Review by Troy
= Highest Rating
serial killer targets the inhabitants of a posh boarding house...
but seriously flawed homage to the gialli of Mario Bava and
Dario Argento, Bad Inclination
(Cattive Inclinazioni) is yet another reminder of how
low the standards of Italian horror have sunk in recent years.
Though not without merit, it's a routine stalk and slash flick
spiced up with some cheesy gore and gratuitous sleaze. A few
reasonably clever twists to one side, and a hamfisted but sincere
attempt to skewer the media a la Oliver Stone's Natural
Born Killers, there is little to surprise the dyed-in-the-wool
Campanella has clearly studied the work of masters like Bava
and Argento — he does a nice job of aping their stylized approach
to horrific set-pieces, without having learned from their finesse
and sense of timing and rhythm. Though slickly shot, the film
has all the atmosphere of an extended music video. While early
critics of groundbreaking Argento films like Deep
Red and Suspiria made similar
criticisms, there is little question that his best work has
a level of depth and maturity that Campanella thoroughly misses
the boat on here. More than anything else, this is very reminiscent
of a slickly shot student film that pays homage to the director's
favorite movies — winks and nods abound, but the film, as a
whole, never comes together or really catches on fire.
continues Campanella's obsession with his cinematic forefathers.
Transsexual performer Eva Robins, so memorably featured in the
fetishistic flashback sequences of Argento's Tenebre
(she's the girl on the beach wearing the red stiletto heels),
plays a washed-up prima donna, while Florinda Bolkan (so memorable
in Lucio Fulci's striking gialli Lizard
in a Woman's Skin and Don't Torture
a Duckling) does the best she can in the underwritten role
of an older artist who may hold the key to the killings. Guest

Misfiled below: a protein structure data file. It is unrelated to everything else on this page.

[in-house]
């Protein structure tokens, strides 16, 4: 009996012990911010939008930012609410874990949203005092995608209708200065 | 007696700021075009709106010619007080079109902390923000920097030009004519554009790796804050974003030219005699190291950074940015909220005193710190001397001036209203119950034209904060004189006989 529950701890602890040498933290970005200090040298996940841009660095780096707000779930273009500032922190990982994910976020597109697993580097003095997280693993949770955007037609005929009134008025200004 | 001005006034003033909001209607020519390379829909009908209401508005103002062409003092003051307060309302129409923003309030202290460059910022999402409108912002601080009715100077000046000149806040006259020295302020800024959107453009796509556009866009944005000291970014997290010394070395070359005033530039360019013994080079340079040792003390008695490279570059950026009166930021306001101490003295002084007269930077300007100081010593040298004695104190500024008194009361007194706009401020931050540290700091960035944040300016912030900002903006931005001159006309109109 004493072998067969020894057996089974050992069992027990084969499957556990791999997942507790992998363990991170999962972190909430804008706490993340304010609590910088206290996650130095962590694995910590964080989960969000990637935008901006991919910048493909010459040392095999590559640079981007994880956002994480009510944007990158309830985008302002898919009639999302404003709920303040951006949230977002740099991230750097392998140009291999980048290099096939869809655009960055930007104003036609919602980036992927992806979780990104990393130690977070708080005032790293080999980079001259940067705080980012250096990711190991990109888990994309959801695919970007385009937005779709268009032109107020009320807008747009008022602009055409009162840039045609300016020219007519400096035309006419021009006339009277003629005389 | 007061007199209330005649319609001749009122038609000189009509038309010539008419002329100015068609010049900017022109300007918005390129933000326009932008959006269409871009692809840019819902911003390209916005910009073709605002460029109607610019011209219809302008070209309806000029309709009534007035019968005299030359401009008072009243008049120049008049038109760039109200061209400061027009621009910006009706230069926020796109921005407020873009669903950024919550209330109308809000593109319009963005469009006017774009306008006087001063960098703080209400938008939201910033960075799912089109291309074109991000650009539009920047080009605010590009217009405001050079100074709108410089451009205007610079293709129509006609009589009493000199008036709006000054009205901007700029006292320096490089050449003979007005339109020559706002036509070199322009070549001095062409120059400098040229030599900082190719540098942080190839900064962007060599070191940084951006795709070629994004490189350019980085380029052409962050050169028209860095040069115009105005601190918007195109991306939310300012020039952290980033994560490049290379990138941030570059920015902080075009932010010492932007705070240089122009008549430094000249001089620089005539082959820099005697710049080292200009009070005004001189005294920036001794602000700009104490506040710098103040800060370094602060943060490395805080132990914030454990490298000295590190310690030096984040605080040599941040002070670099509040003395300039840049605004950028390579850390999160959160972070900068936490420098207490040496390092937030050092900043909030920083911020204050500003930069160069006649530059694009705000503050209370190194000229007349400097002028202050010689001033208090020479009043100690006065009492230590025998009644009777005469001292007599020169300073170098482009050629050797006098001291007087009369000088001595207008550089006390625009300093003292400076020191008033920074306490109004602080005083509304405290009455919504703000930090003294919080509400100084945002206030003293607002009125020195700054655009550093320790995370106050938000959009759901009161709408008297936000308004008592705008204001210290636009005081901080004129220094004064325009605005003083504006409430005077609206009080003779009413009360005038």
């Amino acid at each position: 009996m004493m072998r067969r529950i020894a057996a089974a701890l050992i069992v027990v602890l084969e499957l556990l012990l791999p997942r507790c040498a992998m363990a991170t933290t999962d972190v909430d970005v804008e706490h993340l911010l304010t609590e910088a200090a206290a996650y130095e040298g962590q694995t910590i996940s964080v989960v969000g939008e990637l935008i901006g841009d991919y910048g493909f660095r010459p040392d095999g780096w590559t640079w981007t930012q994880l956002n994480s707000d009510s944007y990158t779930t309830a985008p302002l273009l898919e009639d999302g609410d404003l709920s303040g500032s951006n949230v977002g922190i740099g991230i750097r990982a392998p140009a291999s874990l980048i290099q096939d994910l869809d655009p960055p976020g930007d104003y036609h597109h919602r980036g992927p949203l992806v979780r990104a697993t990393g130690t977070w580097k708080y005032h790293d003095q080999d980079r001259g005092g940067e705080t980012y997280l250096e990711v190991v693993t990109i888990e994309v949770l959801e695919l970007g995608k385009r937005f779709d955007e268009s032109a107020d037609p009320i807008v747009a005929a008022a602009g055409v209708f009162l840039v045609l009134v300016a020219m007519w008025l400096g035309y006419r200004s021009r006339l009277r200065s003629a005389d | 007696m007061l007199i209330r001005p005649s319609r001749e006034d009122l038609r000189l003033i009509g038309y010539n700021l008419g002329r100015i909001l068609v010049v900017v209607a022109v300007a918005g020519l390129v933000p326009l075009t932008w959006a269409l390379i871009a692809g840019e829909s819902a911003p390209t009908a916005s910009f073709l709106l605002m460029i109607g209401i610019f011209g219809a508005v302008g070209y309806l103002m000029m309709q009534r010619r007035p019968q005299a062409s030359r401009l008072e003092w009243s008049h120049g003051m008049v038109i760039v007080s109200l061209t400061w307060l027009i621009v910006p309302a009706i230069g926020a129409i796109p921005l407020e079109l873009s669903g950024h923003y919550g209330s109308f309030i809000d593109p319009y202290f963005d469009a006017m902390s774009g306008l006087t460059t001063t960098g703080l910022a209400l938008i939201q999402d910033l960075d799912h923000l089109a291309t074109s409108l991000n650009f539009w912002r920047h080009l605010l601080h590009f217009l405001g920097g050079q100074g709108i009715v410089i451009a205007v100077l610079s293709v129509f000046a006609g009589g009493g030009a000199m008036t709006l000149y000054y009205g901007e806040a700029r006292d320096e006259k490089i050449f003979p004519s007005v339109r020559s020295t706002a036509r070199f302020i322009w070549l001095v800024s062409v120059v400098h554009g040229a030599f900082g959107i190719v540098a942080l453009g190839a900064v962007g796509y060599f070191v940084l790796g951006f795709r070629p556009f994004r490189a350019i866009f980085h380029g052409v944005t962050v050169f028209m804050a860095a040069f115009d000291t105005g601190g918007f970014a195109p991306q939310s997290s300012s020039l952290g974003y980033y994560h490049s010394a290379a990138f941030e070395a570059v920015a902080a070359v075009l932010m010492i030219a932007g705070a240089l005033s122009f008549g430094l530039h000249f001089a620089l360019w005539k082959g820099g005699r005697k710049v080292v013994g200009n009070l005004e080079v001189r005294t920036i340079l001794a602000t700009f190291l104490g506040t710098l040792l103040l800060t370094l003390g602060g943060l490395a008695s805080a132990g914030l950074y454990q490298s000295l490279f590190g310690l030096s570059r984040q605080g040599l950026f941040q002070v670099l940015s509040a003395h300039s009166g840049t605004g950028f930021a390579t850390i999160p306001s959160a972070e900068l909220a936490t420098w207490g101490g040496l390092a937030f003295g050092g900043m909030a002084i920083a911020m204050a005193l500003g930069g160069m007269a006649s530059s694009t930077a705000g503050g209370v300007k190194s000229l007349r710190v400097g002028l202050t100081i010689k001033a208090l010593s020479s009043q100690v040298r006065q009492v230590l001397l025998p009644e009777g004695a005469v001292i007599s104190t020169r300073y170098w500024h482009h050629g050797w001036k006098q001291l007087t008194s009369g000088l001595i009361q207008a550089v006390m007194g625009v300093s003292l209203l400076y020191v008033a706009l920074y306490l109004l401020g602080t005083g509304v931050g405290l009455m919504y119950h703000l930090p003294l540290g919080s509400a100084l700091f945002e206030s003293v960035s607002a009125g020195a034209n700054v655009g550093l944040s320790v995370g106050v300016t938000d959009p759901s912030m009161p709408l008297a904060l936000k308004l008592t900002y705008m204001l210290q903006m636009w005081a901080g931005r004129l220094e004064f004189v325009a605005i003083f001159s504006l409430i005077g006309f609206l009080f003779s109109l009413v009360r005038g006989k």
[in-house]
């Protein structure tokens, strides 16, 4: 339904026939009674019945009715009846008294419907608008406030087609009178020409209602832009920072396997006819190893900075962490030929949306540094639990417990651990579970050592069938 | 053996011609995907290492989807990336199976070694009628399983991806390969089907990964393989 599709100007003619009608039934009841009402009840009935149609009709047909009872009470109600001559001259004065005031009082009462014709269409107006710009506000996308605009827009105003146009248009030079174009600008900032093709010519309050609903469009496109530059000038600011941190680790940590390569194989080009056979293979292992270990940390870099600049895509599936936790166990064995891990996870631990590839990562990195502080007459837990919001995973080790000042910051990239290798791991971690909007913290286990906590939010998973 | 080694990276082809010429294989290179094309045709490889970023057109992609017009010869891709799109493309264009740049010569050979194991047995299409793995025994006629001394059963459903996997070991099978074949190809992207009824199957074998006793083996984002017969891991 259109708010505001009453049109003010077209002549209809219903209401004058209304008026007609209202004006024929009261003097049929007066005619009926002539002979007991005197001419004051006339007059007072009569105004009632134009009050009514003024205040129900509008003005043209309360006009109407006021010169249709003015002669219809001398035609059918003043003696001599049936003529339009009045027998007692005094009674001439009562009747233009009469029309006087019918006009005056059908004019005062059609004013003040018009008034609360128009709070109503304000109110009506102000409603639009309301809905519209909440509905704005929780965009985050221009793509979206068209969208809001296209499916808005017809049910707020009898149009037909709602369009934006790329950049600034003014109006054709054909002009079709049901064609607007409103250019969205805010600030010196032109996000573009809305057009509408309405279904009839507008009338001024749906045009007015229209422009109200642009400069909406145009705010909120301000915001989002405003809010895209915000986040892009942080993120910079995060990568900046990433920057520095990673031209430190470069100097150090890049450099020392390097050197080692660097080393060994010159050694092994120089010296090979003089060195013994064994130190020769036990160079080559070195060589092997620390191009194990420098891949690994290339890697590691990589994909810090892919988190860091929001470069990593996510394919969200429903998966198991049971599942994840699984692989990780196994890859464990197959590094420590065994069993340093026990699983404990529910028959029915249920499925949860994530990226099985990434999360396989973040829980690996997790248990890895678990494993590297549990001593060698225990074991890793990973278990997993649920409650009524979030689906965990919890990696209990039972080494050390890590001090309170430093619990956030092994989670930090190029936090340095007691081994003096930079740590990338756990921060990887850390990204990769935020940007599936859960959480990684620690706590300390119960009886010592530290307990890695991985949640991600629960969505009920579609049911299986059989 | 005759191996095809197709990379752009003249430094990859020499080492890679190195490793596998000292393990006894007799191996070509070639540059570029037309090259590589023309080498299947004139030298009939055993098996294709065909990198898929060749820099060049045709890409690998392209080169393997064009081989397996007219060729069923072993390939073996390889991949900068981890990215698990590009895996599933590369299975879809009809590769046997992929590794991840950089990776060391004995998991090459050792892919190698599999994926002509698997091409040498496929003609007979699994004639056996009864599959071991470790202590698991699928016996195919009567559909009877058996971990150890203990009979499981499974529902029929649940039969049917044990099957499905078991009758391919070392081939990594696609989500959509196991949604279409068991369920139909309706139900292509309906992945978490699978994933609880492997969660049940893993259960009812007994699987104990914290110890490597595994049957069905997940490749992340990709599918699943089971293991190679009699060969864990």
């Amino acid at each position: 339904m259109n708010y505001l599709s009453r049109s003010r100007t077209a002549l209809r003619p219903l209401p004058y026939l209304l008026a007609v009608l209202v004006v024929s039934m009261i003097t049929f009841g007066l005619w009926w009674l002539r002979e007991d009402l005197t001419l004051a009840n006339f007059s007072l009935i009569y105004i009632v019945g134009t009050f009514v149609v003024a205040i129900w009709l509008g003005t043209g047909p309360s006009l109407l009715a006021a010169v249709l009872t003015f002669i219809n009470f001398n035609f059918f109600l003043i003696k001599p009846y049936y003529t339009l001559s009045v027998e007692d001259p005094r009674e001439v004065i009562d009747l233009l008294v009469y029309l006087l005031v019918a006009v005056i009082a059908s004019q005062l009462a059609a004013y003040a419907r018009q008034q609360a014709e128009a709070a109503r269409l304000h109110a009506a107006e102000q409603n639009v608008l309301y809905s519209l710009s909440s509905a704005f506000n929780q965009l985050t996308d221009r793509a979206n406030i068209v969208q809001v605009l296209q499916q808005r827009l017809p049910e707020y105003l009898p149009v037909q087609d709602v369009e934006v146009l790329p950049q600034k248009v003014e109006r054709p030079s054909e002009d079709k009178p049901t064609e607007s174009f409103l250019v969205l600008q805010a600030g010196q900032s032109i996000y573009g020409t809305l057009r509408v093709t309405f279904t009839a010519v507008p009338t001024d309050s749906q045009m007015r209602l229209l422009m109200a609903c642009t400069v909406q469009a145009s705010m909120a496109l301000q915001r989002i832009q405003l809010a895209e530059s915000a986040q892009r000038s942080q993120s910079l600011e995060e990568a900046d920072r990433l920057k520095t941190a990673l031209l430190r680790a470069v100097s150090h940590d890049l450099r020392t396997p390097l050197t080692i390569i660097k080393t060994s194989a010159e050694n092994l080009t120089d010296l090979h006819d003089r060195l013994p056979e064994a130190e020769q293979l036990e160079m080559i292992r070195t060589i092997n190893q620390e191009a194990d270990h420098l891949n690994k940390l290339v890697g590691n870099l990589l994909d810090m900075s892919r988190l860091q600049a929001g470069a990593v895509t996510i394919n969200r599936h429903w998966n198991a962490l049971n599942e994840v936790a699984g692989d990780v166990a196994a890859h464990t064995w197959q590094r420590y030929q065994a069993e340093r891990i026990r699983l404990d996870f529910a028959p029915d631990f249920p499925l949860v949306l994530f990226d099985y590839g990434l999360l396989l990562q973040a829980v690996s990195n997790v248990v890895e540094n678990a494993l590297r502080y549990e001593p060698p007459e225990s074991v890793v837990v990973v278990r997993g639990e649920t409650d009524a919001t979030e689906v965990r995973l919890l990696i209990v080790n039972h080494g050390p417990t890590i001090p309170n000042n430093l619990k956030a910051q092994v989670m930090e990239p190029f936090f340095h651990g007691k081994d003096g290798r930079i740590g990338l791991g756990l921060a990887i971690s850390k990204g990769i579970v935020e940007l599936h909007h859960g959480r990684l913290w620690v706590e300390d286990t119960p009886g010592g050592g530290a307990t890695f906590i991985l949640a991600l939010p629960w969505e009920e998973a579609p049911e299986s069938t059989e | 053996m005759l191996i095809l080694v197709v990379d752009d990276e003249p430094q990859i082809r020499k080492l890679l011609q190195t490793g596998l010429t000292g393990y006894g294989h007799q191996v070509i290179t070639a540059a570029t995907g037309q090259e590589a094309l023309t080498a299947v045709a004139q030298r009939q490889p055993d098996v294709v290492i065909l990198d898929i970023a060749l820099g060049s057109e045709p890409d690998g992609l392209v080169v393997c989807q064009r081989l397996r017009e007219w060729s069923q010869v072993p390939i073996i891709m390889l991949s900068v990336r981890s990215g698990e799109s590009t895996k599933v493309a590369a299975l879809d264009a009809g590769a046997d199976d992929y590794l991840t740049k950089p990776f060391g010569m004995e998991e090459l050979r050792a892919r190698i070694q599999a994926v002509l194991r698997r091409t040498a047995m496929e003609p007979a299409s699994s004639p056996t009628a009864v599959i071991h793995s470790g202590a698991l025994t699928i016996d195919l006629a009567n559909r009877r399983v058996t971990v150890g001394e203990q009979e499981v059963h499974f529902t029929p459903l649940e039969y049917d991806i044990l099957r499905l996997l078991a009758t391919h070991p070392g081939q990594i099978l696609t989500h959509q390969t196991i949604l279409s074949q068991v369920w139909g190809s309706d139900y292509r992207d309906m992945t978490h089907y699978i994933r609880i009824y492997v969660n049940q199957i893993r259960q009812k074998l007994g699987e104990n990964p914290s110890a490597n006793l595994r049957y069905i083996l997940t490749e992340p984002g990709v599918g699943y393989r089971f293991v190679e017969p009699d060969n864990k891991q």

star Franco Nero (Django) is seen in
full-blown Keoma mode, playing a crazed ex-cop who stands on
street corners preaching impending doom; it's a thankless role
that amounts to minimal screen time, but it's still nice to
see the dependable performer once again. The lead roles are
filled by younger performers with less distinguished credentials
— basically the best that can be said of the likes of Mirca
Viola (as the determined cop on the case) and Elisabetta Cavallotti
(as Robins' promiscuous manager/lover) is that they're easy
on the eyes.
it seems almost unkind to be too harsh on Campanella and his
film. The director's intentions were clearly honorable, and
even if he lacks the distinctive vision and voice of the artists
he is seeking to emulate, the film is a reasonably entertaining
throwback to a style of Italian filmmaking that has now almost
completely fallen by the wayside. Viewers disappointed by the
more realistic approach of Argento's newer gialli may actually
find this a preferable substitute.
Show's new DVD of Bad Inclination
is one of their stronger releases to date. Seemingly unaffected
by the glitches and flaws that have dogged some of their other
titles, it offers a nice transfer and some interesting bonus materials.
The 1.85 image is rich and colorful, with minimal grain and no
discernible print damage —
this is, after all, a newer film. The image, which is anamorphically
enhanced, looks sharp throughout. The Dolby digital soundtrack
is in good shape, too, but regretfully, only the English track
A flawed film
from the start, Bad Inclination certainly
suffers even more from the English dubbing, which is far and away
some of the worst ever heard in an Italian horror film.
Some of the dubbed dialogue actually had me laughing out loud,
and vocal performances are on the level of a high school play.
No doubt the costs of licensing the Italian track proved prohibitive,
but this is one film that could surely benefit from a subtitled
presentation. Within those confines, the track nevertheless sounds
punchy and doesn't suffer from hiss or distortion.
Extras include a behind the scenes featurette with comments
from the director and his cast, as well as separate interviews
with Campanella and stars Elisabetta Rocchetti and Elisabetta
Cavallotti. These are all subtitled in English, and the participants
come across with tremendous enthusiasm for the genre. A theatrical
trailer (in Italian!) and photo gallery round out the package.